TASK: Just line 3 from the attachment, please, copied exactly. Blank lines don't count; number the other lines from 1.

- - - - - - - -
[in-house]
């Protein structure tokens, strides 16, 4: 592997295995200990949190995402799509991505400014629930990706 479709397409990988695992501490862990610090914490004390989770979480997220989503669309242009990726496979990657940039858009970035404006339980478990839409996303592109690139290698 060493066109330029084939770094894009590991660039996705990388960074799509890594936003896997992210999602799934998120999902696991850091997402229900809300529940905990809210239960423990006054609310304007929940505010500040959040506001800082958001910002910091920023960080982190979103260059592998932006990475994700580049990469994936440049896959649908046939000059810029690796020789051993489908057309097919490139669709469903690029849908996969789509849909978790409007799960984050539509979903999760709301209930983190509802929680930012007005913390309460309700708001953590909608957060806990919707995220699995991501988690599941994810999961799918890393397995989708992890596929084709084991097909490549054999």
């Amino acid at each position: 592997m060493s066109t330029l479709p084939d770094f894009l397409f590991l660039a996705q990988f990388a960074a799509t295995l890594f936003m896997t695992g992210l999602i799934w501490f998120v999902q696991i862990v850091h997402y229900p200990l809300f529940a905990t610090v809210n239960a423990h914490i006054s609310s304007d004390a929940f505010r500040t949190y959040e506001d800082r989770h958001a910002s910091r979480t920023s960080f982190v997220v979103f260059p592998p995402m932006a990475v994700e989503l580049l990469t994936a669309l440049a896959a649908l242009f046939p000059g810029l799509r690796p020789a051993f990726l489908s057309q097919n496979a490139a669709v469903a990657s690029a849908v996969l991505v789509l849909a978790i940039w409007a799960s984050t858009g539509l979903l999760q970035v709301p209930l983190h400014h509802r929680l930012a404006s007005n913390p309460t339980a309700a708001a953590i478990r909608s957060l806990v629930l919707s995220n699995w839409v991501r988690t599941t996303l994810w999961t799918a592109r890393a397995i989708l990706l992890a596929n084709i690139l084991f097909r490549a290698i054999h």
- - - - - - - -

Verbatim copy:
């Amino acid at each position: 592997m060493s066109t330029l479709p084939d770094f894009l397409f590991l660039a996705q990988f990388a960074a799509t295995l890594f936003m896997t695992g992210l999602i799934w501490f998120v999902q696991i862990v850091h997402y229900p200990l809300f529940a905990t610090v809210n239960a423990h914490i006054s609310s304007d004390a929940f505010r500040t949190y959040e506001d800082r989770h958001a910002s910091r979480t920023s960080f982190v997220v979103f260059p592998p995402m932006a990475v994700e989503l580049l990469t994936a669309l440049a896959a649908l242009f046939p000059g810029l799509r690796p020789a051993f990726l489908s057309q097919n496979a490139a669709v469903a990657s690029a849908v996969l991505v789509l849909a978790i940039w409007a799960s984050t858009g539509l979903l999760q970035v709301p209930l983190h400014h509802r929680l930012a404006s007005n913390p309460t339980a309700a708001a953590i478990r909608s957060l806990v629930l919707s995220n699995w839409v991501r988690t599941t996303l994810w999961t799918a592109r890393a397995i989708l990706l992890a596929n084709i690139l084991f097909r490549a290698i054999h």